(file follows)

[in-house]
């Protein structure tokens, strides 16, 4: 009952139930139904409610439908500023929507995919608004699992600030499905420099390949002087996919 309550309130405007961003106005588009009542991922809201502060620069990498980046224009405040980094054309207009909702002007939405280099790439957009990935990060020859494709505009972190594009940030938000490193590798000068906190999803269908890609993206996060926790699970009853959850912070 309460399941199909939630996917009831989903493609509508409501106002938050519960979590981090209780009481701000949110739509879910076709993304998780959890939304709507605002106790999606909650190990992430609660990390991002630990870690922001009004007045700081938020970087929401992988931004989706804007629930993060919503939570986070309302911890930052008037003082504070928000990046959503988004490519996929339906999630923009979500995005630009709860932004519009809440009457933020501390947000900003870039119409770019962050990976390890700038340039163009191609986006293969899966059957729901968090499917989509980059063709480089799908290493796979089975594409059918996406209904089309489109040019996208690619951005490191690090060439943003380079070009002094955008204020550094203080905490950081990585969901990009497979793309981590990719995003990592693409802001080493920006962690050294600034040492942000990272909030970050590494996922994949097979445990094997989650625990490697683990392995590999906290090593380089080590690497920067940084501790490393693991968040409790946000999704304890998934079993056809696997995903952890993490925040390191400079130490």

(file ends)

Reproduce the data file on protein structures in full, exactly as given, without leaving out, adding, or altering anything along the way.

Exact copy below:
[in-house]
């Protein structure tokens, strides 16, 4: 009952139930139904409610439908500023929507995919608004699992600030499905420099390949002087996919 309550309130405007961003106005588009009542991922809201502060620069990498980046224009405040980094054309207009909702002007939405280099790439957009990935990060020859494709505009972190594009940030938000490193590798000068906190999803269908890609993206996060926790699970009853959850912070 309460399941199909939630996917009831989903493609509508409501106002938050519960979590981090209780009481701000949110739509879910076709993304998780959890939304709507605002106790999606909650190990992430609660990390991002630990870690922001009004007045700081938020970087929401992988931004989706804007629930993060919503939570986070309302911890930052008037003082504070928000990046959503988004490519996929339906999630923009979500995005630009709860932004519009809440009457933020501390947000900003870039119409770019962050990976390890700038340039163009191609986006293969899966059957729901968090499917989509980059063709480089799908290493796979089975594409059918996406209904089309489109040019996208690619951005490191690090060439943003380079070009002094955008204020550094203080905490950081990585969901990009497979793309981590990719995003990592693409802001080493920006962690050294600034040492942000990272909030970050590494996922994949097979445990094997989650625990490697683990392995590999906290090593380089080590690497920067940084501790490393693991968040409790946000999704304890998934079993056809696997995903952890993490925040390191400079130490």